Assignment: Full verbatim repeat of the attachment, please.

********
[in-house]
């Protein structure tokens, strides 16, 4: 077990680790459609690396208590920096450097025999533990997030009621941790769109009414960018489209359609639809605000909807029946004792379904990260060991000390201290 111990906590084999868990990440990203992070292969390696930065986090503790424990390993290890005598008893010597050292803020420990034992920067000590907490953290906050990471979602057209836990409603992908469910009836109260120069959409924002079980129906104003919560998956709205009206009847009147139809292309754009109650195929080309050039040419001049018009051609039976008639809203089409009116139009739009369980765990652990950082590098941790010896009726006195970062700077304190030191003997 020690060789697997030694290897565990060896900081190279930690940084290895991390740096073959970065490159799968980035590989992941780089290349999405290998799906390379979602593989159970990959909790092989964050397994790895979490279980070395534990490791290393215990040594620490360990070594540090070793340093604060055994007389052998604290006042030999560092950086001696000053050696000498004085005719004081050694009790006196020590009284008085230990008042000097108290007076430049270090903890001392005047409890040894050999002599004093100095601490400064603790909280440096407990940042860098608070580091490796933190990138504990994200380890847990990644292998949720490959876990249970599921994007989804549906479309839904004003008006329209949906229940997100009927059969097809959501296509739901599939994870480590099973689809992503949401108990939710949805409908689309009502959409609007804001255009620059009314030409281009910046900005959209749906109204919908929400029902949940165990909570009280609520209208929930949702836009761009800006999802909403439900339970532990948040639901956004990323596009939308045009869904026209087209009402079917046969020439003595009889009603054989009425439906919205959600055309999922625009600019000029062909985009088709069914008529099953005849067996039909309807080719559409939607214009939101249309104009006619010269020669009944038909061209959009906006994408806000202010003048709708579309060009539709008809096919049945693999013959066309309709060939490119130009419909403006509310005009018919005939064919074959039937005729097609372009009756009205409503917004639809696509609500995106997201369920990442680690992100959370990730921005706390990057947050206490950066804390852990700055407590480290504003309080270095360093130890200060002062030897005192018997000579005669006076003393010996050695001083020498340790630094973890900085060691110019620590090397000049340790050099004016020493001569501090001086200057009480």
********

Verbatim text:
[in-house]
């Protein structure tokens, strides 16, 4: 077990680790459609690396208590920096450097025999533990997030009621941790769109009414960018489209359609639809605000909807029946004792379904990260060991000390201290 111990906590084999868990990440990203992070292969390696930065986090503790424990390993290890005598008893010597050292803020420990034992920067000590907490953290906050990471979602057209836990409603992908469910009836109260120069959409924002079980129906104003919560998956709205009206009847009147139809292309754009109650195929080309050039040419001049018009051609039976008639809203089409009116139009739009369980765990652990950082590098941790010896009726006195970062700077304190030191003997 020690060789697997030694290897565990060896900081190279930690940084290895991390740096073959970065490159799968980035590989992941780089290349999405290998799906390379979602593989159970990959909790092989964050397994790895979490279980070395534990490791290393215990040594620490360990070594540090070793340093604060055994007389052998604290006042030999560092950086001696000053050696000498004085005719004081050694009790006196020590009284008085230990008042000097108290007076430049270090903890001392005047409890040894050999002599004093100095601490400064603790909280440096407990940042860098608070580091490796933190990138504990994200380890847990990644292998949720490959876990249970599921994007989804549906479309839904004003008006329209949906229940997100009927059969097809959501296509739901599939994870480590099973689809992503949401108990939710949805409908689309009502959409609007804001255009620059009314030409281009910046900005959209749906109204919908929400029902949940165990909570009280609520209208929930949702836009761009800006999802909403439900339970532990948040639901956004990323596009939308045009869904026209087209009402079917046969020439003595009889009603054989009425439906919205959600055309999922625009600019000029062909985009088709069914008529099953005849067996039909309807080719559409939607214009939101249309104009006619010269020669009944038909061209959009906006994408806000202010003048709708579309060009539709008809096919049945693999013959066309309709060939490119130009419909403006509310005009018919005939064919074959039937005729097609372009009756009205409503917004639809696509609500995106997201369920990442680690992100959370990730921005706390990057947050206490950066804390852990700055407590480290504003309080270095360093130890200060002062030897005192018997000579005669006076003393010996050695001083020498340790630094973890900085060691110019620590090397000049340790050099004016020493001569501090001086200057009480």